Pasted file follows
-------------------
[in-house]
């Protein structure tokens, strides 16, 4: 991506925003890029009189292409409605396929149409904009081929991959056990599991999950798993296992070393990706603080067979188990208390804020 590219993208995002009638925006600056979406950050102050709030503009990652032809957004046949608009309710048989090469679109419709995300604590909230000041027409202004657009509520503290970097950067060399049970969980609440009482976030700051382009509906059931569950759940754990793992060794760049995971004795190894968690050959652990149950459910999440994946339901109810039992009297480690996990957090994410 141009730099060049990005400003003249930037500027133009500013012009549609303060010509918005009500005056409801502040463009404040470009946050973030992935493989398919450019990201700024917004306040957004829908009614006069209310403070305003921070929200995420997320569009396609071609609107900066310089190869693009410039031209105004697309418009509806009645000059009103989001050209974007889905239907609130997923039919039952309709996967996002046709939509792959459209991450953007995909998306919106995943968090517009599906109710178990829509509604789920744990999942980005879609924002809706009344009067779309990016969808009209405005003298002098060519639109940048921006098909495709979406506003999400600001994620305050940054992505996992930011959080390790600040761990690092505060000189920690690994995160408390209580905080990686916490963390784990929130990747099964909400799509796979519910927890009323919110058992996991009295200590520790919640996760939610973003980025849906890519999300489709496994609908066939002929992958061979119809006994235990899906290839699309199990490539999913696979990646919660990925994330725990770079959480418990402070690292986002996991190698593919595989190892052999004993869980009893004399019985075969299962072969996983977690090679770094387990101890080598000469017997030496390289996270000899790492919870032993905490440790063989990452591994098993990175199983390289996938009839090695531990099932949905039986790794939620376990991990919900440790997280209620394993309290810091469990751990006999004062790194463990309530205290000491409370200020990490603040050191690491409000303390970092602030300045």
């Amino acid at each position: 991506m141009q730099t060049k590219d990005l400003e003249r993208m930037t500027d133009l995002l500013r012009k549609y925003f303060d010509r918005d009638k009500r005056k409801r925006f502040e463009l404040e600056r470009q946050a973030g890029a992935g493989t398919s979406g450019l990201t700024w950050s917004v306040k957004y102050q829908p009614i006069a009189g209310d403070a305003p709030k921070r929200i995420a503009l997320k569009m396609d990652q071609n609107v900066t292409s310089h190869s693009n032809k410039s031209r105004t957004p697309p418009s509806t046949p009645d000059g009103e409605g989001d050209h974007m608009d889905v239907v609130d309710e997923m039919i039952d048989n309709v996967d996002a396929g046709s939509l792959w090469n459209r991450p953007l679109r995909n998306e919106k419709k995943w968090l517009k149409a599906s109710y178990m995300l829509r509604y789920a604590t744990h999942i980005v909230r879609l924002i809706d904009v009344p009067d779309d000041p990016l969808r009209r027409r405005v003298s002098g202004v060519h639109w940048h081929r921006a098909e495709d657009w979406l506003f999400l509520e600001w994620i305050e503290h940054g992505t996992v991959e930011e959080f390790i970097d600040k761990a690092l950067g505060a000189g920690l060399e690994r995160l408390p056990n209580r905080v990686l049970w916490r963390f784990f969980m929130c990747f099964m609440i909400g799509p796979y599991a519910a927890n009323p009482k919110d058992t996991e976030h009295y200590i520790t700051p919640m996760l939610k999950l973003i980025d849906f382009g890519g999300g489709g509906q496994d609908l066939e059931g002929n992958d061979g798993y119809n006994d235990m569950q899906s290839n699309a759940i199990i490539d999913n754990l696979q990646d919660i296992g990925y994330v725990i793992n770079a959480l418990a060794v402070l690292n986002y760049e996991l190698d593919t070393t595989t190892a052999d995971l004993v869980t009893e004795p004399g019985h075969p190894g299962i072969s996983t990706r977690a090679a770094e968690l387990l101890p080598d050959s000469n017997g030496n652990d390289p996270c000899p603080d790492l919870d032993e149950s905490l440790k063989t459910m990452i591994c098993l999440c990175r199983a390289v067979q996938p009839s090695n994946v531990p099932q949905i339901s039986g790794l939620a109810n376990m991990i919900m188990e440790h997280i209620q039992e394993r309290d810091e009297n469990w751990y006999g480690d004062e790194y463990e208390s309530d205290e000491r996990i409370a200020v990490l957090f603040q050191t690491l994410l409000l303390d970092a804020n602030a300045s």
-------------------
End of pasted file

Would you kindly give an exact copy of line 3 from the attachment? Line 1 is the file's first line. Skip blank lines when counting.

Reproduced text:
């Amino acid at each position: 991506m141009q730099t060049k590219d990005l400003e003249r993208m930037t500027d133009l995002l500013r012009k549609y925003f303060d010509r918005d009638k009500r005056k409801r925006f502040e463009l404040e600056r470009q946050a973030g890029a992935g493989t398919s979406g450019l990201t700024w950050s917004v306040k957004y102050q829908p009614i006069a009189g209310d403070a305003p709030k921070r929200i995420a503009l997320k569009m396609d990652q071609n609107v900066t292409s310089h190869s693009n032809k410039s031209r105004t957004p697309p418009s509806t046949p009645d000059g009103e409605g989001d050209h974007m608009d889905v239907v609130d309710e997923m039919i039952d048989n309709v996967d996002a396929g046709s939509l792959w090469n459209r991450p953007l679109r995909n998306e919106k419709k995943w968090l517009k149409a599906s109710y178990m995300l829509r509604y789920a604590t744990h999942i980005v909230r879609l924002i809706d904009v009344p009067d779309d000041p990016l969808r009209r027409r405005v003298s002098g202004v060519h639109w940048h081929r921006a098909e495709d657009w979406l506003f999400l509520e600001w994620i305050e503290h940054g992505t996992v991959e930011e959080f390790i970097d600040k761990a690092l950067g505060a000189g920690l060399e690994r995160l408390p056990n209580r905080v990686l049970w916490r963390f784990f969980m929130c990747f099964m609440i909400g799509p796979y599991a519910a927890n009323p009482k919110d058992t996991e976030h009295y200590i520790t700051p919640m996760l939610k999950l973003i980025d849906f382009g890519g999300g489709g509906q496994d609908l066939e059931g002929n992958d061979g798993y119809n006994d235990m569950q899906s290839n699309a759940i199990i490539d999913n754990l696979q990646d919660i296992g990925y994330v725990i793992n770079a959480l418990a060794v402070l690292n986002y760049e996991l190698d593919t070393t595989t190892a052999d995971l004993v869980t009893e004795p004399g019985h075969p190894g299962i072969s996983t990706r977690a090679a770094e968690l387990l101890p080598d050959s000469n017997g030496n652990d390289p996270c000899p603080d790492l919870d032993e149950s905490l440790k063989t459910m990452i591994c098993l999440c990175r199983a390289v067979q996938p009839s090695n994946v531990p099932q949905i339901s039986g790794l939620a109810n376990m991990i919900m188990e440790h997280i209620q039992e394993r309290d810091e009297n469990w751990y006999g480690d004062e790194y463990e208390s309530d205290e000491r996990i409370a200020v990490l957090f603040q050191t690491l994410l409000l303390d970092a804020n602030a300045s």